My grandad George Burton was born in Kilburn, North Yorkshire, and when I was young my Dad took me to the Church in Kilburn and pointed out the carved mice which appeared on the church furniture.  They were carved by Robert Thompson, who was at school with Grandad, and his family still run the furniture business in Kilburn which is now world famous.

As time went on I found out so many things about Robert “Mouseman” Thompson and his mouse trademark.  It seemed natural that I should do a  mouse in my continuous line drawing style and colour sequence.

Robert "Mouseman" Thompson's trademark carving on the Altar rail in Kilburn Parish Church, North Yorkshire.  Picture by Dave Sumpner at English Wikipedia.

Robert “Mouseman” Thompson’s trademark carving on the Altar rail in Kilburn Parish Church, North Yorkshire. Picture by Dave Sumpner at English Wikipedia.

Dad told me that Grandad and Robert were drinking companions in the late 1890’s and he passed on some stories of those times.

A man went to the pub in Kilburn with his groceries every day before setting off home.  He always went home over the “beck” footbridge, which had vertical rails with strappings through them.  The man habitually stopped half way across, sat on the straps and lit his pipe.  Grandad and others loosened the straps one day and the man later fell into the water.  There was a lot of “fuss” about that.

Another regular at the pub always parked his horse and trap outside and, of course, regardless of how much he had had to drink the horse could find its way home.  One night he came out of the pub and boarded the trap, not realising that the horse had been turned around between the shafts.  He drove off backwards to crash into the church wall.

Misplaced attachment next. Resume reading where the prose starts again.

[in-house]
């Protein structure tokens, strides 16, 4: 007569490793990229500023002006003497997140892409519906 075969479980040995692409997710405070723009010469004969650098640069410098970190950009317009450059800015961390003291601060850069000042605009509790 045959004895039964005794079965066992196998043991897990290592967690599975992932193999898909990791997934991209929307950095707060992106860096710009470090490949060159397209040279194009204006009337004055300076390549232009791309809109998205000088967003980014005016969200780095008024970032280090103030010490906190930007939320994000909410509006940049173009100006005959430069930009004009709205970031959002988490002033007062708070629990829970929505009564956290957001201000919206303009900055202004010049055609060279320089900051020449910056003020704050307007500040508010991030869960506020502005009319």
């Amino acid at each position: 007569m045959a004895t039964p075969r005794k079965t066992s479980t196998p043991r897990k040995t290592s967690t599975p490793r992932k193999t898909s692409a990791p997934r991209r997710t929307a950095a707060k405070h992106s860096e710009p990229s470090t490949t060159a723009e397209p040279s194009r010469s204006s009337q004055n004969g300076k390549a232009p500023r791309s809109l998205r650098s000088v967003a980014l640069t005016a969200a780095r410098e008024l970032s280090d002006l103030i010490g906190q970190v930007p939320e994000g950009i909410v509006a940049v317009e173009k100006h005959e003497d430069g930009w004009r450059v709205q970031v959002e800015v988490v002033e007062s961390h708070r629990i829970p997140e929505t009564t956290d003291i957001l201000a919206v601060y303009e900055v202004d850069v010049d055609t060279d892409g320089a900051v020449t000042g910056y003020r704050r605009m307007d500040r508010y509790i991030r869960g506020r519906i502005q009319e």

I attended a talk by one of the Thompson family over 40 years ago in Leeds Central Library and spoke to him later.  He said that each wood carver had his own style of mouse.  Old Robert’s mouse had become very simple, like a wedge of cheese, and they called it “grand prix” mouse.

"Gledhow Foxes Sunbathing".  Association of Animal Artists "British Wildlife" exhibition, February & March 2015.  Mick Burton, Continuous line drawing.

“Gledhow Foxes Sunbathing”. Association of Animal Artists “British Wildlife” exhibition, February & March 2015. Mick Burton, Single Continuous line drawing.

I saw a fox cub at the east end of Gledhow Valley Woods when walking the Airedales over 30 years ago.  Since moving here foxes have regularly been in the garden in the day time.  Last summer they took up sun bathing at the top of the lawn virtually every day for a period.  This usually included a prolonged period of scratching.

When we were completing the patio, with the help of Helen, Janet and Richard, a fox came and sat at the top of the garden and watched.  He had the demeanour of an “overseer” or a General overlooking a battle.  On another day there were two of them sitting up there and they reminded me of the “King and Queen” sculpture by Henry Moore which I saw up on the hill at Yorkshire Sculpture Park in 1987.

Poster for Henry Moore exhibition at Yorkshire Sculpture Park, 1987.

Poster for Henry Moore exhibition at Yorkshire Sculpture Park, 1987.















Continuous line blog by Mick Burton.